Because in 325 AD, Catholic Bishops throughout the Church all gathered in a city in the land of Turkey, and there at the Council of Nicea they condemned the very wide spread Arian heresy which taught that Jesus was not truly God.  Arianism probably would have triumphed in Europe if it weren’t for those bishops in Turkey back then.  And if that had happened, we quite possibly wouldn’t today be celebrating God being born in a manger.  No Silent Night, no Come All Ye Faithful, — God is not born in Bethlehem.

 Not only, though, do we thank Turkey for saving Christmas, we also thank the land of Turkey for giving us Santa!  Because Santa Claus himself, St. Nicholas, was born and raised in the coastal town of Patara in what is today the country of Turkey, also in the 4th century.

  In fact, St. Nicholas was one of the leading Bishops at the Council of Nicea, defending the divinity of Christ and everything that Christmas is all about.  He was even sent into exile for believing that God was born in a manger in Bethlehem. Whether he was exiled to the North Pole I’m not sure ; ) —  but we can see why God has rewarded St. Nicholas with the job he now has of blessing children until the end of time!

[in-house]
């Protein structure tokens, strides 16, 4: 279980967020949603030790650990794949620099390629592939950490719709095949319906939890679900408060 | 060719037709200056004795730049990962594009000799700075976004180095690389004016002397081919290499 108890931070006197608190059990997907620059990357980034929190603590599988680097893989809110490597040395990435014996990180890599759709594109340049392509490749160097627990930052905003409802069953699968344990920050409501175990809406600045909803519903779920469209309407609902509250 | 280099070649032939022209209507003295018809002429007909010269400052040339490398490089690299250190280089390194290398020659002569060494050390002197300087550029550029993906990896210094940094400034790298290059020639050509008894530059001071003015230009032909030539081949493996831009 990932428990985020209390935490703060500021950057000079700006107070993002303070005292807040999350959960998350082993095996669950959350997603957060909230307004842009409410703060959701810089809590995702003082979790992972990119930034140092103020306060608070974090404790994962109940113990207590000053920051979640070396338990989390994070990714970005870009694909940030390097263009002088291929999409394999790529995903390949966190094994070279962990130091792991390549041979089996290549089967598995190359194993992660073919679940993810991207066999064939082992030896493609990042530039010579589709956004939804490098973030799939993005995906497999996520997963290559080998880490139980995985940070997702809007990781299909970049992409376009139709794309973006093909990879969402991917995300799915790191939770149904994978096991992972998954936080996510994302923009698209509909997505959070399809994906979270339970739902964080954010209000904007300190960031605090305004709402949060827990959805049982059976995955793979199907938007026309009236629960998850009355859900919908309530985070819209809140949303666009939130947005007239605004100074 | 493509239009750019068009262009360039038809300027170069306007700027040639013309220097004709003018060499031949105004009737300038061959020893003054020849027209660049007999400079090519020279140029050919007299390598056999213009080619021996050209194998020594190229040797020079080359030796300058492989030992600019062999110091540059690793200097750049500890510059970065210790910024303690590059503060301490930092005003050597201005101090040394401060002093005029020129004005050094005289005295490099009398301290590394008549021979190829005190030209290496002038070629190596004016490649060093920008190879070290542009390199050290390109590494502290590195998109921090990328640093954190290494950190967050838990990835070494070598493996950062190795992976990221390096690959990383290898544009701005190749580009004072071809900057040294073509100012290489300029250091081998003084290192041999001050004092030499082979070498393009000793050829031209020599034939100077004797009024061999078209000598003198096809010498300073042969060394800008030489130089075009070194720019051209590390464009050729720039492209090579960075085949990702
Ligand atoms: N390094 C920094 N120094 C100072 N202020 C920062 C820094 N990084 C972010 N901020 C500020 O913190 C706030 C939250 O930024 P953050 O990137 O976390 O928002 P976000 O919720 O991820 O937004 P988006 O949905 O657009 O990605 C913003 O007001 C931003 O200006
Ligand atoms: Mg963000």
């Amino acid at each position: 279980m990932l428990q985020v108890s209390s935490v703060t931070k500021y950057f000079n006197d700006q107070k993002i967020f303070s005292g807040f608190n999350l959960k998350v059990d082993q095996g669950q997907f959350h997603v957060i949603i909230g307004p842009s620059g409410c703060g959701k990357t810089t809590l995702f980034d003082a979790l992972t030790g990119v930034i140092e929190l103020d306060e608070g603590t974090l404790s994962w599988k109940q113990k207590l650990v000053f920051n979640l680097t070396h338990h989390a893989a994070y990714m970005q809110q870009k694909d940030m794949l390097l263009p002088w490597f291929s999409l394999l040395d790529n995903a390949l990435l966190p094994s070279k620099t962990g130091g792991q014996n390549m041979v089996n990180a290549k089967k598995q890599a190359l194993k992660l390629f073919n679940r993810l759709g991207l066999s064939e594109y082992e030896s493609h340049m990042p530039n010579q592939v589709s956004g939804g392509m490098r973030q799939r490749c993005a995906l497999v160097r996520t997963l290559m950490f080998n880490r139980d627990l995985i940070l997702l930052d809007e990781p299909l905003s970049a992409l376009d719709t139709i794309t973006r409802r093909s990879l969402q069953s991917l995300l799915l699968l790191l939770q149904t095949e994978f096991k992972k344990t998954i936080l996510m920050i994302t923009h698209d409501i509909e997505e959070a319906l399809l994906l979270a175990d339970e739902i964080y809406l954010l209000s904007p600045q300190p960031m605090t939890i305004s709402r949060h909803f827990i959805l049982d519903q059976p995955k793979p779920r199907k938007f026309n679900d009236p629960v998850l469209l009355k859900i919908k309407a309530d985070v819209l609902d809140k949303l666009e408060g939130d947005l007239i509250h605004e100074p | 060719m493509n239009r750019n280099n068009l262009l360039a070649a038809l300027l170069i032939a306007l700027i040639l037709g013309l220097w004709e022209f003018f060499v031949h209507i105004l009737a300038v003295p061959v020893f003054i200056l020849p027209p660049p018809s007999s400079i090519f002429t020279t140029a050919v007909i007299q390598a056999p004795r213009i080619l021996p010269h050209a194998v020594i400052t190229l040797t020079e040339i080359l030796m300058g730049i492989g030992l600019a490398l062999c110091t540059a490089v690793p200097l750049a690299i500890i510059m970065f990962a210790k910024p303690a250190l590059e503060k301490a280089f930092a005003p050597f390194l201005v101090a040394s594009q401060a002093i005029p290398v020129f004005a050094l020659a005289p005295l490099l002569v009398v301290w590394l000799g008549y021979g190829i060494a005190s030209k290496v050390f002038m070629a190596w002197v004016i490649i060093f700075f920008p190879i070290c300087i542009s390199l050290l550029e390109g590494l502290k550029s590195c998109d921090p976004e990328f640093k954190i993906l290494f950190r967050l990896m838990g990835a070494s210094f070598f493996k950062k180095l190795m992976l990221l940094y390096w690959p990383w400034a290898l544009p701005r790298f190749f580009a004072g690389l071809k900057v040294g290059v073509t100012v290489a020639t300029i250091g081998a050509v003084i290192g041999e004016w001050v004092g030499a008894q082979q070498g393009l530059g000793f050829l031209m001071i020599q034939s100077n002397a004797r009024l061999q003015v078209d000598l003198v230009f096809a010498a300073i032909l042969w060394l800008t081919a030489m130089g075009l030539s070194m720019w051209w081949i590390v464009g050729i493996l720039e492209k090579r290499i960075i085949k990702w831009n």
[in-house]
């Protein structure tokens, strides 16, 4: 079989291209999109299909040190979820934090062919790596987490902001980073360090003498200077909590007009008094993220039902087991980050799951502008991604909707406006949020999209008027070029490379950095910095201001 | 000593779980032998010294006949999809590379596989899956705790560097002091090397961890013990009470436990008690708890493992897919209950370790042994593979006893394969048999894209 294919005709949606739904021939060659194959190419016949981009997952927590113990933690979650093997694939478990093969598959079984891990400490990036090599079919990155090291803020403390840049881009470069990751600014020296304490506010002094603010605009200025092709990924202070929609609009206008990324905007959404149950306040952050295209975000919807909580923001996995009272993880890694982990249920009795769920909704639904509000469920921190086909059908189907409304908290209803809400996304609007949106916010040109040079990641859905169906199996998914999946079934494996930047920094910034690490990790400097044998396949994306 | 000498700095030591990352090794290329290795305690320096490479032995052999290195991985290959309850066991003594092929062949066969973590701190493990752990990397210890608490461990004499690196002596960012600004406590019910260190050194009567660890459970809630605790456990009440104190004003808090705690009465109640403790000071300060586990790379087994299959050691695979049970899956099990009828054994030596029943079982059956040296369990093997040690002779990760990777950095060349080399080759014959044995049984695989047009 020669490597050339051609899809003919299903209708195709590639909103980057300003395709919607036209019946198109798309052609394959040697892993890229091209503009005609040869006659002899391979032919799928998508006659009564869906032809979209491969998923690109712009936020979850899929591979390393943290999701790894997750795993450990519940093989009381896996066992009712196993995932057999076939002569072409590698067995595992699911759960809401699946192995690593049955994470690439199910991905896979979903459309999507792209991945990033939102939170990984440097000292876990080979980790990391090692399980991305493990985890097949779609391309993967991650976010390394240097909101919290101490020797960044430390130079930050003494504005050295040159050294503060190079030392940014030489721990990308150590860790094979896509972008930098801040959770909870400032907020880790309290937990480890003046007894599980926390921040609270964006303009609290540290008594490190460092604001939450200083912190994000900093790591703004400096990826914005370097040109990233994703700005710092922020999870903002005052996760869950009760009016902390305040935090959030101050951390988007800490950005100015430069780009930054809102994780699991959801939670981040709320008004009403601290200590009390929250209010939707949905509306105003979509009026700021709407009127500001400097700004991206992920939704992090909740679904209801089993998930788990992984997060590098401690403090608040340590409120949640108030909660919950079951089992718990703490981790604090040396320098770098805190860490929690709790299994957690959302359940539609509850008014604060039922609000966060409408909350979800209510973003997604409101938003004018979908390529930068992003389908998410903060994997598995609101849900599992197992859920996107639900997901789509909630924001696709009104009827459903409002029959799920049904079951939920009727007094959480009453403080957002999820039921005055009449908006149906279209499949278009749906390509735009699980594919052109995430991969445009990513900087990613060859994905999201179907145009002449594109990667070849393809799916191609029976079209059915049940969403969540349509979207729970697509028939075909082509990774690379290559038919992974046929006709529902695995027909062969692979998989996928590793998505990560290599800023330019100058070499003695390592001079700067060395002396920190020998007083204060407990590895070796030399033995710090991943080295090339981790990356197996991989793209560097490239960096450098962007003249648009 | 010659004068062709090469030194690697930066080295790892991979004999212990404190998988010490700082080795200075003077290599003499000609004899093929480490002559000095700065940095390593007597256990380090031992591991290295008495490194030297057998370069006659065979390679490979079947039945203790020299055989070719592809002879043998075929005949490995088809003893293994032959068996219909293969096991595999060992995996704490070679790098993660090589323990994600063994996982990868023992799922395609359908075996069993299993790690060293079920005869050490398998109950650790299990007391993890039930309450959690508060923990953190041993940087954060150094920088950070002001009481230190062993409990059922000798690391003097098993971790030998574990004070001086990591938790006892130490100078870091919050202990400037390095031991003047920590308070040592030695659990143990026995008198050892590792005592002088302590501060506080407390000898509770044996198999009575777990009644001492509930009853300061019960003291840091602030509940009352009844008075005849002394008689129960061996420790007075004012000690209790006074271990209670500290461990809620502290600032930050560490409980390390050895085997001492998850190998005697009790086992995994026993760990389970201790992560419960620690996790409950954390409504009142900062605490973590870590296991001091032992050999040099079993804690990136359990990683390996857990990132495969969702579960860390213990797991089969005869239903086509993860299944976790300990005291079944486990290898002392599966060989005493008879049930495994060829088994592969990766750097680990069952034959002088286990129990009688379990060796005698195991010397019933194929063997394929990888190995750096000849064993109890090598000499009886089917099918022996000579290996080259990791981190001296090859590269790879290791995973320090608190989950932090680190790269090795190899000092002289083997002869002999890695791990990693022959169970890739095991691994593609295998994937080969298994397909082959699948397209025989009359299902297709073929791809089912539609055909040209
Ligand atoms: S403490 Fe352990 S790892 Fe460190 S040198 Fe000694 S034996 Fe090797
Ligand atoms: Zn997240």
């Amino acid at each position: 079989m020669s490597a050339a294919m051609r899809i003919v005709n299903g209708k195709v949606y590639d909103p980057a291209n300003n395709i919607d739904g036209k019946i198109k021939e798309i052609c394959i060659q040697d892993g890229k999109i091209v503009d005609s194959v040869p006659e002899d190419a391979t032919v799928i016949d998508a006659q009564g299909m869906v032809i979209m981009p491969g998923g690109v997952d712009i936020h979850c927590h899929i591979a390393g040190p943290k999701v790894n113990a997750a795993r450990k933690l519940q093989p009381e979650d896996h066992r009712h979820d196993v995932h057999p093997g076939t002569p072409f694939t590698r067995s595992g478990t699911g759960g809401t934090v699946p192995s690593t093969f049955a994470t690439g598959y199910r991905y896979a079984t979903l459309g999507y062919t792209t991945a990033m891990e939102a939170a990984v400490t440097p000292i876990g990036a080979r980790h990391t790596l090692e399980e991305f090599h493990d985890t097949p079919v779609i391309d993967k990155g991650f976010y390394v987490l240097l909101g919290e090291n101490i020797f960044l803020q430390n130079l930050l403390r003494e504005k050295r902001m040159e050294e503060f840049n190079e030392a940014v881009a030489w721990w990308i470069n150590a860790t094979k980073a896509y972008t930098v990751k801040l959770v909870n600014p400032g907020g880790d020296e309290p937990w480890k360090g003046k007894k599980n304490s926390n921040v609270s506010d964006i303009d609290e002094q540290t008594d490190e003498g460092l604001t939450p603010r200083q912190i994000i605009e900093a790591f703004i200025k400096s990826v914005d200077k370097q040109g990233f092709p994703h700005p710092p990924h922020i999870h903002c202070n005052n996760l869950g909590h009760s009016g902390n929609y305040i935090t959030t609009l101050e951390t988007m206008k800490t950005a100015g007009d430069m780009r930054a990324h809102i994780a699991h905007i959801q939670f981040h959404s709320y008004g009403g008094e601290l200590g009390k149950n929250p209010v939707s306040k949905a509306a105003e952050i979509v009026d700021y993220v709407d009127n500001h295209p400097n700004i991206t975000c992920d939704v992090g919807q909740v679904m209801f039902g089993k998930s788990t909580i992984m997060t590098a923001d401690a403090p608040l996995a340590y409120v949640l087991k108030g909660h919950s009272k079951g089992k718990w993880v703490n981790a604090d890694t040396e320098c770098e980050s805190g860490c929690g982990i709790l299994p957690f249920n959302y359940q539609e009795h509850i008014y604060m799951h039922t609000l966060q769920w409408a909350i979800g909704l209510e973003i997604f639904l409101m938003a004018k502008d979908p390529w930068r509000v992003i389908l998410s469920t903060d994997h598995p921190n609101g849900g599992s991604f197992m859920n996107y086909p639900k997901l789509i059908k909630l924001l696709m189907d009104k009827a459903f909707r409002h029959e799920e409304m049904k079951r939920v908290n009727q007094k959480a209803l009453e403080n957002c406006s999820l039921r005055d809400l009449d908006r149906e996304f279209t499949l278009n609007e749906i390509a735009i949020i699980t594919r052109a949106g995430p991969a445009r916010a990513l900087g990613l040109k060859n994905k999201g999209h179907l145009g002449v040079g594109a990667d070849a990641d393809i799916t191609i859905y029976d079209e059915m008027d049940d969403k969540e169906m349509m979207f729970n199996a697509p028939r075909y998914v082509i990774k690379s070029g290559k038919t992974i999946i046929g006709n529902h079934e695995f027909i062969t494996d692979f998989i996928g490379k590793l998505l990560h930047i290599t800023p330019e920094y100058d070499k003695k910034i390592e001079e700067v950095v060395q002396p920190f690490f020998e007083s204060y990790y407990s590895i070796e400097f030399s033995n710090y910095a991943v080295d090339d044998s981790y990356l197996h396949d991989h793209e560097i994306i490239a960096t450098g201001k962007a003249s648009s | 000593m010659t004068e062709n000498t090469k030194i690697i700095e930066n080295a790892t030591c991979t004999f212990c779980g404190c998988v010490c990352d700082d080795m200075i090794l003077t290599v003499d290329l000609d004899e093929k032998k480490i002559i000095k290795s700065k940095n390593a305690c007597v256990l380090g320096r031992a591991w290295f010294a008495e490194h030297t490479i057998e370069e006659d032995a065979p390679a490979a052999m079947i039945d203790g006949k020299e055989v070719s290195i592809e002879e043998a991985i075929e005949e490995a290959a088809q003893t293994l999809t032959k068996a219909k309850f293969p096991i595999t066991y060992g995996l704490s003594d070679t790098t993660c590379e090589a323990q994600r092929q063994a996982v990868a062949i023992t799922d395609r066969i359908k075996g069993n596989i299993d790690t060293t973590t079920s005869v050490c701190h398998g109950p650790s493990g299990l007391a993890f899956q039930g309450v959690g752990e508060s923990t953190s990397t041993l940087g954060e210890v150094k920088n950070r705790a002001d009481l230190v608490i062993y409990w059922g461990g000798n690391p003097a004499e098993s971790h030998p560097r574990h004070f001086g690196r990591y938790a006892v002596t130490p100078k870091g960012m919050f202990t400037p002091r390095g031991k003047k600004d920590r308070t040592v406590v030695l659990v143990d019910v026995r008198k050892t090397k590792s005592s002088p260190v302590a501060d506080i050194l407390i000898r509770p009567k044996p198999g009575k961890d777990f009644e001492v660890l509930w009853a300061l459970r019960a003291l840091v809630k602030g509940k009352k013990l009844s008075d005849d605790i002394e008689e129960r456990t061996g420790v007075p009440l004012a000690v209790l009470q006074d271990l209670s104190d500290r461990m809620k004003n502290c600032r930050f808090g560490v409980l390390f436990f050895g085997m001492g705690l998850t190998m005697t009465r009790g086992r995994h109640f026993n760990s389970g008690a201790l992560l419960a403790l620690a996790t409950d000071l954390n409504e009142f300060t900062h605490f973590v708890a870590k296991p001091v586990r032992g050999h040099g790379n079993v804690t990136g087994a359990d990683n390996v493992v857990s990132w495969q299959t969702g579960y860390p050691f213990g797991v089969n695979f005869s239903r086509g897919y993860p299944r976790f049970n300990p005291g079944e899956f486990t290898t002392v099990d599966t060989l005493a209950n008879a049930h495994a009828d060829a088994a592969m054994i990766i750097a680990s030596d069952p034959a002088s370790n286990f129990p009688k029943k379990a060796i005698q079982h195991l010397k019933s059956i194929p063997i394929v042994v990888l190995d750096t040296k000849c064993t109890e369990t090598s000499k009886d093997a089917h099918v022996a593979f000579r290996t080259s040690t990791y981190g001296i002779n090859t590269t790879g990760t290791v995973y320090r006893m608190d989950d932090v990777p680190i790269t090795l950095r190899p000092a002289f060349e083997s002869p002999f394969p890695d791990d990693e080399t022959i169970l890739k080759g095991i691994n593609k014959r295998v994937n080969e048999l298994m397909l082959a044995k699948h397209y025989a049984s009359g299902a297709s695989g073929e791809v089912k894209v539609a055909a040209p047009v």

May we join St. Nicholas this Advent in rejoicing that God has truly been born into our world, and that He will be born anew if we hold fast to our faith.

 We rejoice also over another great native of Turkish lands, St. Paul the Apostle, originally from Tarsus (also on the coast of what is modern day Turkey).